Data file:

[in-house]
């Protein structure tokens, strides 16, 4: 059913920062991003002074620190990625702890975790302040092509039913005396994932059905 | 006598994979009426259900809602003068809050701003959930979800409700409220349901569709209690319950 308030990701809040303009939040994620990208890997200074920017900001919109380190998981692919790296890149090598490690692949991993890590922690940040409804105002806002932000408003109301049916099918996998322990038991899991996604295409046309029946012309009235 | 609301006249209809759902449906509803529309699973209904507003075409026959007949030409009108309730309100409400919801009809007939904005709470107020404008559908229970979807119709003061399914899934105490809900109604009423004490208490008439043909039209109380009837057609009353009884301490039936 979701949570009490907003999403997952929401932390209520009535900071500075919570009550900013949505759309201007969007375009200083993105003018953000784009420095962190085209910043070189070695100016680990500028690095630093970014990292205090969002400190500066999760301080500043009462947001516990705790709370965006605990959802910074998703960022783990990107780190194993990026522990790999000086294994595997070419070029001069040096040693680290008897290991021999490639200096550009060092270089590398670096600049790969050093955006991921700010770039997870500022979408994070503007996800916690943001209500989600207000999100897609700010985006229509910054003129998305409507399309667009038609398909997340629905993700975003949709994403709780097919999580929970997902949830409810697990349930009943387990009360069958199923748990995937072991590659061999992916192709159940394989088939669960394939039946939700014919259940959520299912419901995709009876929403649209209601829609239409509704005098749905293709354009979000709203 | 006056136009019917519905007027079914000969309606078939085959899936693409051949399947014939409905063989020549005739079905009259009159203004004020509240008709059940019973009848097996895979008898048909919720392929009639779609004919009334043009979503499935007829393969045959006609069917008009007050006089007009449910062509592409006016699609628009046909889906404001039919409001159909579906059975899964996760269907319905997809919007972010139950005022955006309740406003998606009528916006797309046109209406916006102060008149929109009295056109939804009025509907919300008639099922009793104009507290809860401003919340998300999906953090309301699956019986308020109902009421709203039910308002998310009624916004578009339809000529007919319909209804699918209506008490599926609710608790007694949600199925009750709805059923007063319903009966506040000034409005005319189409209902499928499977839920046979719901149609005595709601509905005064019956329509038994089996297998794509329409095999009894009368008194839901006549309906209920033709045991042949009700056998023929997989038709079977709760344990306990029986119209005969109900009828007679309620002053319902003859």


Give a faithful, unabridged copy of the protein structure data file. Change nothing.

[in-house]
């Protein structure tokens, strides 16, 4: 059913920062991003002074620190990625702890975790302040092509039913005396994932059905 | 006598994979009426259900809602003068809050701003959930979800409700409220349901569709209690319950 308030990701809040303009939040994620990208890997200074920017900001919109380190998981692919790296890149090598490690692949991993890590922690940040409804105002806002932000408003109301049916099918996998322990038991899991996604295409046309029946012309009235 | 609301006249209809759902449906509803529309699973209904507003075409026959007949030409009108309730309100409400919801009809007939904005709470107020404008559908229970979807119709003061399914899934105490809900109604009423004490208490008439043909039209109380009837057609009353009884301490039936 979701949570009490907003999403997952929401932390209520009535900071500075919570009550900013949505759309201007969007375009200083993105003018953000784009420095962190085209910043070189070695100016680990500028690095630093970014990292205090969002400190500066999760301080500043009462947001516990705790709370965006605990959802910074998703960022783990990107780190194993990026522990790999000086294994595997070419070029001069040096040693680290008897290991021999490639200096550009060092270089590398670096600049790969050093955006991921700010770039997870500022979408994070503007996800916690943001209500989600207000999100897609700010985006229509910054003129998305409507399309667009038609398909997340629905993700975003949709994403709780097919999580929970997902949830409810697990349930009943387990009360069958199923748990995937072991590659061999992916192709159940394989088939669960394939039946939700014919259940959520299912419901995709009876929403649209209601829609239409509704005098749905293709354009979000709203 | 006056136009019917519905007027079914000969309606078939085959899936693409051949399947014939409905063989020549005739079905009259009159203004004020509240008709059940019973009848097996895979008898048909919720392929009639779609004919009334043009979503499935007829393969045959006609069917008009007050006089007009449910062509592409006016699609628009046909889906404001039919409001159909579906059975899964996760269907319905997809919007972010139950005022955006309740406003998606009528916006797309046109209406916006102060008149929109009295056109939804009025509907919300008639099922009793104009507290809860401003919340998300999906953090309301699956019986308020109902009421709203039910308002998310009624916004578009339809000529007919319909209804699918209506008490599926609710608790007694949600199925009750709805059923007063319903009966506040000034409005005319189409209902499928499977839920046979719901149609005595709601509905005064019956329509038994089996297998794509329409095999009894009368008194839901006549309906209920033709045991042949009700056998023929997989038709079977709760344990306990029986119209005969109900009828007679309620002053319902003859």